Medaka is an ideal model system for developmental studies as it combines the advantages of powerful genetics and classical embryology. Due to the accessibility, transparency and fast development, embryogenesis and morphogenesis can be followed in vivo. Microscopic time-lapse imaging, however, requires the immobilization of the object to be observed. In medaka rhythmical contractile movements of the blastoderm during early development hampered time-lapse studies, as they cause the embryo to rotate vividly. Here we show that the contractile movements can be reduced by continuous treatment with the gap-junction uncoupling agent n-heptanol up to the 12-somite stage (stage 23) without interfering with development. This allows for the first time to perform high-resolution time-lapse studies in medaka. © 2004 Published by Elsevier Ireland Ltd.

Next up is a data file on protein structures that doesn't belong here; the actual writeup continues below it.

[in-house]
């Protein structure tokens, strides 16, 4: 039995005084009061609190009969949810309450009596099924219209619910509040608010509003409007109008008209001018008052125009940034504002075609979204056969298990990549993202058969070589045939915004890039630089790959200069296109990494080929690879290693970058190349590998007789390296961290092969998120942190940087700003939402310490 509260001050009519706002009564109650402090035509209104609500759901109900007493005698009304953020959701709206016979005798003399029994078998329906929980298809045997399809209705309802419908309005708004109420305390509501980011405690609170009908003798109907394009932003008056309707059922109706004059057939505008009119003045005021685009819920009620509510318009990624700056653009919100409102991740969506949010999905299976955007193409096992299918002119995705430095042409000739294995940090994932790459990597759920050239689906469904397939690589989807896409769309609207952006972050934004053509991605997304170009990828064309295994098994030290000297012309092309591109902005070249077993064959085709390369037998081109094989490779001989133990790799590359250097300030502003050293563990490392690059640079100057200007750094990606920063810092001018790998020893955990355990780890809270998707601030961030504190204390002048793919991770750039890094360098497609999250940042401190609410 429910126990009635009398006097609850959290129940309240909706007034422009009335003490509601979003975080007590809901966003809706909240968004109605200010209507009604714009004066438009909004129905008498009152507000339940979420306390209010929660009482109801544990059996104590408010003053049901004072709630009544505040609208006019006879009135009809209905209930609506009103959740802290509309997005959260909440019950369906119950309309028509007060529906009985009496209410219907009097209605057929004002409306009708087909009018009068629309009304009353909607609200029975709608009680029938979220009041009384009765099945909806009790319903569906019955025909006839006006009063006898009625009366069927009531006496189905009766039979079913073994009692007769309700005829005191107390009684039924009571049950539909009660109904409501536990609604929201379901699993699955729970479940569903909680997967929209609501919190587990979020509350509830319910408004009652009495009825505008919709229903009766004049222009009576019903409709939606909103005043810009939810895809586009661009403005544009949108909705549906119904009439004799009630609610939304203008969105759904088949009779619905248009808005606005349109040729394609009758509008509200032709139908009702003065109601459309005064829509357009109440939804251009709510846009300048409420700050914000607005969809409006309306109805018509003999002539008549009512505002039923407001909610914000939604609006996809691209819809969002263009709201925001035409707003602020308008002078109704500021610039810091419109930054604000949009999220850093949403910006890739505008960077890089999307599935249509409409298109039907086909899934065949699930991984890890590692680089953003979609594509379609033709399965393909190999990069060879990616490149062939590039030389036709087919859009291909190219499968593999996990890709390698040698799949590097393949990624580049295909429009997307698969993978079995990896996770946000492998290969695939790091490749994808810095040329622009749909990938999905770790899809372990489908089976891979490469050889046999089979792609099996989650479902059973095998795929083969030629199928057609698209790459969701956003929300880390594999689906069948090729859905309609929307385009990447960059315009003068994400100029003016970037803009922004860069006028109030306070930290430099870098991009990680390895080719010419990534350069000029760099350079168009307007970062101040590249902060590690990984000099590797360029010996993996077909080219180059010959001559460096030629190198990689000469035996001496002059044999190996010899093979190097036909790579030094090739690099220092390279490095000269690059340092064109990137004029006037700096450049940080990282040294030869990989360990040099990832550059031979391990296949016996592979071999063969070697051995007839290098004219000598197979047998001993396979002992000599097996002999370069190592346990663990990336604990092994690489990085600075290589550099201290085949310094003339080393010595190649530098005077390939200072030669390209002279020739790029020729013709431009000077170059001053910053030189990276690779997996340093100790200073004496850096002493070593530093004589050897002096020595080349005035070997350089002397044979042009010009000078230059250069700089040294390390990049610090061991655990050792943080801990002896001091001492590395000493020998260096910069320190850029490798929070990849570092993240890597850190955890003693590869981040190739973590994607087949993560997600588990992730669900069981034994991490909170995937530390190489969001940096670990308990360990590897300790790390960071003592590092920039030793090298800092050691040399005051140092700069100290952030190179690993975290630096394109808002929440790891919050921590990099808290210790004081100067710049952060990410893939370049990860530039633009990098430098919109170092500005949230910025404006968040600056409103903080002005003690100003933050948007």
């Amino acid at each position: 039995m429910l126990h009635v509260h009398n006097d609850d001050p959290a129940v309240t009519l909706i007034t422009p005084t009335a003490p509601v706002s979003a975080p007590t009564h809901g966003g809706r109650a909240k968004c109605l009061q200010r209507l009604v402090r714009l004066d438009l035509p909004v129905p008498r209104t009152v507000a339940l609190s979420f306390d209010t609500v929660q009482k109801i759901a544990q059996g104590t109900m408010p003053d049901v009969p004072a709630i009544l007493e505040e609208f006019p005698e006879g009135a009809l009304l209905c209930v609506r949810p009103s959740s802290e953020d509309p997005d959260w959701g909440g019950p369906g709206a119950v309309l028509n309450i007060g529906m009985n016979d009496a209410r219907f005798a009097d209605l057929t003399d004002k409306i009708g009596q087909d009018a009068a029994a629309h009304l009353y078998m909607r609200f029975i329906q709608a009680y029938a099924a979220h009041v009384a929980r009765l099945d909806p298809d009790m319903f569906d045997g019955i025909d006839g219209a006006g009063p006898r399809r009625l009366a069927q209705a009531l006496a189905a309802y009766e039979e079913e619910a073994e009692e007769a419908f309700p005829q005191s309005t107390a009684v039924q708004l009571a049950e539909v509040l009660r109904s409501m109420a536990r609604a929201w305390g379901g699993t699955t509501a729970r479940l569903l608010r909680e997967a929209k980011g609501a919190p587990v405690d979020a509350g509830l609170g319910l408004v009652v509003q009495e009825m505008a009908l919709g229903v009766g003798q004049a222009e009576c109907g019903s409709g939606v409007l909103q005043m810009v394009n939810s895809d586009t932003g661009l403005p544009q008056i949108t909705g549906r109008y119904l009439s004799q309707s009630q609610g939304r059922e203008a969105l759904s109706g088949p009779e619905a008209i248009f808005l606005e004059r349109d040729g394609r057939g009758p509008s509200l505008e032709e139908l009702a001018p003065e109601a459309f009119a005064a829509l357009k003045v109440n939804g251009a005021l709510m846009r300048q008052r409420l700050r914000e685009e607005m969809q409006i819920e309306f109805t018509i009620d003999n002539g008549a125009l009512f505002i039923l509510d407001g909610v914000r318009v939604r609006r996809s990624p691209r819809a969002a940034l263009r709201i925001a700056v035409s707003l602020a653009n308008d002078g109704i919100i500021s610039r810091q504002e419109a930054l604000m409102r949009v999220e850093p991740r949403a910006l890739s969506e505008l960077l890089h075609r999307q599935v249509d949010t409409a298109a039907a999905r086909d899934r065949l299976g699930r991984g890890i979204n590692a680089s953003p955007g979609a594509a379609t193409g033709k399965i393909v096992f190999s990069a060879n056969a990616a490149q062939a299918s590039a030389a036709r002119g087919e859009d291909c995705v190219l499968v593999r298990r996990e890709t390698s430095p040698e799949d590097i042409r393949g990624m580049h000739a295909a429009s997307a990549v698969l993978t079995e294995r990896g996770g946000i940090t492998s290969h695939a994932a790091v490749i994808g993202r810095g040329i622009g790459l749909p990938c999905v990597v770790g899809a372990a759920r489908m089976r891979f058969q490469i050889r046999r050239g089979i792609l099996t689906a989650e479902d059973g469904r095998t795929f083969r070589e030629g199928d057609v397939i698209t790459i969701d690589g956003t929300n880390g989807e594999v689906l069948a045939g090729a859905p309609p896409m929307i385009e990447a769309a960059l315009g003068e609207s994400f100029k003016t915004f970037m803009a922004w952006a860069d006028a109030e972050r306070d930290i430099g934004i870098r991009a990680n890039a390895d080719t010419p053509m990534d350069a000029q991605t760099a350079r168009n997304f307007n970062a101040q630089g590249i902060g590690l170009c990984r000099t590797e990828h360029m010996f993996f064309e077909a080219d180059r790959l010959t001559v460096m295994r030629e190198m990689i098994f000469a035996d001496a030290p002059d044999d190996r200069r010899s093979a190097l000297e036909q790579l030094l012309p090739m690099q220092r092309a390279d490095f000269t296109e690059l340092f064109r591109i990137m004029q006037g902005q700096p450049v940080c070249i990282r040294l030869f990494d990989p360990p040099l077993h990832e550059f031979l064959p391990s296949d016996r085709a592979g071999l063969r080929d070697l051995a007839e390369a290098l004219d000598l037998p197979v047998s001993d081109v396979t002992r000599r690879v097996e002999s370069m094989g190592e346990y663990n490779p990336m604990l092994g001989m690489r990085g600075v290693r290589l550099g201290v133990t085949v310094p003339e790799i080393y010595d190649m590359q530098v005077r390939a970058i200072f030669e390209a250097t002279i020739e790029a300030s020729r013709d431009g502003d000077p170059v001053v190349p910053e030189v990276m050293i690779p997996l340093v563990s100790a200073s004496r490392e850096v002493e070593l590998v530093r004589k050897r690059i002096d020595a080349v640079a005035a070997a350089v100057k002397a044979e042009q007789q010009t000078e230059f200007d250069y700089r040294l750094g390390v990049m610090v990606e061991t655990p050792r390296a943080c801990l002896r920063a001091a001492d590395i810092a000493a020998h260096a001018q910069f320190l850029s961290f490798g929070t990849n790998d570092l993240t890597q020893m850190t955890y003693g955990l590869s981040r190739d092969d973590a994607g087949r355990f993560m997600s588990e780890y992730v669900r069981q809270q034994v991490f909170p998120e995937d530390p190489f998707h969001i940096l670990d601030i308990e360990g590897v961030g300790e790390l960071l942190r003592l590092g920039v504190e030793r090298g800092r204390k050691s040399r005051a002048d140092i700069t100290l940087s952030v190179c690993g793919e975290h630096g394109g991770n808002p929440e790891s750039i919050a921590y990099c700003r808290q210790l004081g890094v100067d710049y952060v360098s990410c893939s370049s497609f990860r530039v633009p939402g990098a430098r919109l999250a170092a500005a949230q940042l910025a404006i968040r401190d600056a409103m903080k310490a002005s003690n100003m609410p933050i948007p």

Rembold, M., & Wittbrodt, J. (2004). In vivo time-lapse imaging in medaka - n-heptanol blocks contractile rhythmical movements. Mechanisms of Development, 121(7–8), 965–970. https://doi.org/10.1016/j.mod.2004.03.016